Susan and I started our first business together over 20 years ago (when we were babies). 👶🏼 👶🏼
Not exactly. But we were young enough to have energy and enthusiasm, and old enough to have experience and confidence. We also had a great idea that we believed in.
What we didn't have was clients.
Lie #1: "Of course, we can plan a rodeo!"
Uh, no, we couldn't. Not even close. When Susan made this claim, we had just started down the yellow-bricked entrepreneurial road and the flying monkeys hadn't yet flown.
After that business meeting, riding home in the car, I asked Susan a relevant question: "Do you even KNOW anyone with horses!?" 🐴 That's not all I said, but I digress. 👿 Fortunately, we didn't get hired for the job. Whew. Relief all around that we didn't have to shovel out that manure pile. 💩
Here's the dilemma: there's a fine line between exaggerating one's capabilities and telling an outright lie. You need the experience to get the job, but you need the job to get the experience.
In an old episode of Friends, Phoebe discovers that Joey's resume includes skills in tap dancing, archery, horseback riding, and speaking French — none of which he knows how to do. Joey's reasoning for exaggerating: technically, he could learn how to do any of these things, just not well.
The truth is, the only way to get better at something is to DO IT. But when a client is paying for it, you'd better be able to deliver a quality product.
LESSON: Be realistic. Know what you can (and cannot) do well.
If we had been hired for the rodeo, I promise I would have figured it out somehow. 🤠 I'm not one to back down from a challenge. But I've learned a lot about client pitches since then and would definitely think it through before making that claim. (And no, I did not know anyone with horses.)
Lie #2: "Your logo looks fine."
Cringing, we held back our true opinion of a Word Art monstrosity, "designed" decades ago (Office '97). It was way past time for a logo update, but we feared insulting a potential client. We later had to cross that bridge again and give our honest opinion, which we should have done in the first place. In the end, we were able to create a new logo the client loved.
LESSON: Be forthright. If it's not good, say so (kindly) and offer a solution to make it better.
Lie #3: "We're happy to tweak that...yet again."
Honest Abe said it best: "You can please some of the people some of the time, all of the people some of the time, some of the people all of the time but you can never please all of the people all of the time."
Tweaking (not twerking) is an important part of our job. We edit, change, refine, adjust, review and re-review to complete a project well. When one client requested the 10th iteration of a Facebook ad, we finally recommended another designer that might be a better fit. Know when to say hello — and goodbye. When you've given your best and it's still not good enough, the best solution for all concerned might be to pull the plug.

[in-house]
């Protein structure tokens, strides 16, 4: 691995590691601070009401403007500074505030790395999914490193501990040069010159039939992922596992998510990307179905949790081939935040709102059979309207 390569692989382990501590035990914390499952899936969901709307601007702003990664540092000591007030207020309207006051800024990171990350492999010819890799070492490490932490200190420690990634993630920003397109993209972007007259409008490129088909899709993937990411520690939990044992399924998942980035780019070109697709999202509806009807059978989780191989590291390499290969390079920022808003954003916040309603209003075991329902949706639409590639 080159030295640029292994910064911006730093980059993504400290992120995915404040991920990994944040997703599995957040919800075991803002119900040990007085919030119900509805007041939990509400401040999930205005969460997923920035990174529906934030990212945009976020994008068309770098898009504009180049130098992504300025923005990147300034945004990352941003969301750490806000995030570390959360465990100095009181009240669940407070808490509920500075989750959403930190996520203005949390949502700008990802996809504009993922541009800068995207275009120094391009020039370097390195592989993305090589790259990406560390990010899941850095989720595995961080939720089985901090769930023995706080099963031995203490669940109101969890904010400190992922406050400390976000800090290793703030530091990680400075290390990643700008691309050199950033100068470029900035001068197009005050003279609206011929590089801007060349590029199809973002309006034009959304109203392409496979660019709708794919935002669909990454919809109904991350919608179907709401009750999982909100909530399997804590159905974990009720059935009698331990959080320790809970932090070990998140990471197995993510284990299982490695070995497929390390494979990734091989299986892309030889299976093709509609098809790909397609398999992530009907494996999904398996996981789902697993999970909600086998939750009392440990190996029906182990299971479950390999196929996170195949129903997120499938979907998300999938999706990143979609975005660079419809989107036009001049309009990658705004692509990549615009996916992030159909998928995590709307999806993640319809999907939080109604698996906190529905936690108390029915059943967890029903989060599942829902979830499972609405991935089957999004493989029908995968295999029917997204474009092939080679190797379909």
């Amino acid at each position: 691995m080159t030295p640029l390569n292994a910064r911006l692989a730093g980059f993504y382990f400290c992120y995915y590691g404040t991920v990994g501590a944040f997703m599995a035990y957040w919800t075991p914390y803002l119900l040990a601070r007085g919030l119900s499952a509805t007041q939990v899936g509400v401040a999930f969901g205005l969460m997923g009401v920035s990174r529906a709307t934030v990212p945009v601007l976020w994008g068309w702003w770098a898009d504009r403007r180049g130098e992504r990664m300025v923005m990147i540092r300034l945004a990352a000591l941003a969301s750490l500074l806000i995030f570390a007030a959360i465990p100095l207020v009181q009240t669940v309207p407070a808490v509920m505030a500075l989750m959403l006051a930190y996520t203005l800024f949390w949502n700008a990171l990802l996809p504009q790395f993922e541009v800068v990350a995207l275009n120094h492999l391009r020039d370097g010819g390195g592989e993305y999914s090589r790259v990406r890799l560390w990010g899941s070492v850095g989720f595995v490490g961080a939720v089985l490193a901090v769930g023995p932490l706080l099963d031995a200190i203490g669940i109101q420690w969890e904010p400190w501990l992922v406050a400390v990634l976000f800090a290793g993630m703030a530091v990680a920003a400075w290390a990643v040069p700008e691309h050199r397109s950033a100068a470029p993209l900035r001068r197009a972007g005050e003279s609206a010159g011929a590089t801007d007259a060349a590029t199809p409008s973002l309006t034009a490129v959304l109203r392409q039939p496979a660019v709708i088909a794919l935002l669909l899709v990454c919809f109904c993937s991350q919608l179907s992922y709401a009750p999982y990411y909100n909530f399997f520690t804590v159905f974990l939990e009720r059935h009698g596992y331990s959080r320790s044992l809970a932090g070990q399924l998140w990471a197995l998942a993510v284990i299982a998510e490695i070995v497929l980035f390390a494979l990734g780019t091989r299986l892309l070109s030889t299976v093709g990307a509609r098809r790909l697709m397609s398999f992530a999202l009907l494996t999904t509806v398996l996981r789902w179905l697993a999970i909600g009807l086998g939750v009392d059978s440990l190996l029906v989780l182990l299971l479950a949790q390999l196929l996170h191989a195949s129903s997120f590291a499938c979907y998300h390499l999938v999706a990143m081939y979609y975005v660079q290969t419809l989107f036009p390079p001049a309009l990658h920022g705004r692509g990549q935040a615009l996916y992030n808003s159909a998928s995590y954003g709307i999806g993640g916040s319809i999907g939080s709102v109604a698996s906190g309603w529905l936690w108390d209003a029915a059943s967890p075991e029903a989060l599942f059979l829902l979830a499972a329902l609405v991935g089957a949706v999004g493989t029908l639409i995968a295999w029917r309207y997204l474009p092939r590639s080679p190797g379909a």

The more important lesson we learned was to be specific in the proposal (i.e. two revisions, not endless...).
LESSON: Get specific with the details in the beginning — save everyone time and money. And headaches.
And here's the point.
As a freelancer, consultant, or small business owner, it can be tempting to say “yes” to every client or project that comes your way. After all, who knows when the next job will come along? And, no matter what happens, it’ll be worth it in the end… right?
When pitching to a potential client, there's nothing wrong with framing your skills in a favorable light. But be sure you're prepared to put your money where your mouth is. If you get the job, by all means, give it everything you've got — hopefully, you'll gain new skills and take your business to the next level. But if you're in over your head, know when it's time to find (and pay for) the expertise that is needed to get the job done.
Don't be afraid to collaborate, outsource — and when you do, disclose that to your client. We've won several proposals by being resourceful and connecting with experts to fill the gaps (and again, saving everyone time and money).
The truth is, there are plenty of reasons to say no to a client or a project. Maybe you already have too much on your plate. Maybe the project isn’t quite the right fit. Maybe the client is challenging to work with. Whatever the situation, you’re going to run into situations where it’s in your best interest to decline — and if you don’t master the art of saying no, it can lead to resentment, overwhelm, and burnout.
The point is, when you learn how to say no politely to clients, projects, or work that isn’t a fit, you’re leaving room to say “yes” to opportunities that are a better match. And those opportunities will make working in your business feel more focused, fulfilling, and manageable.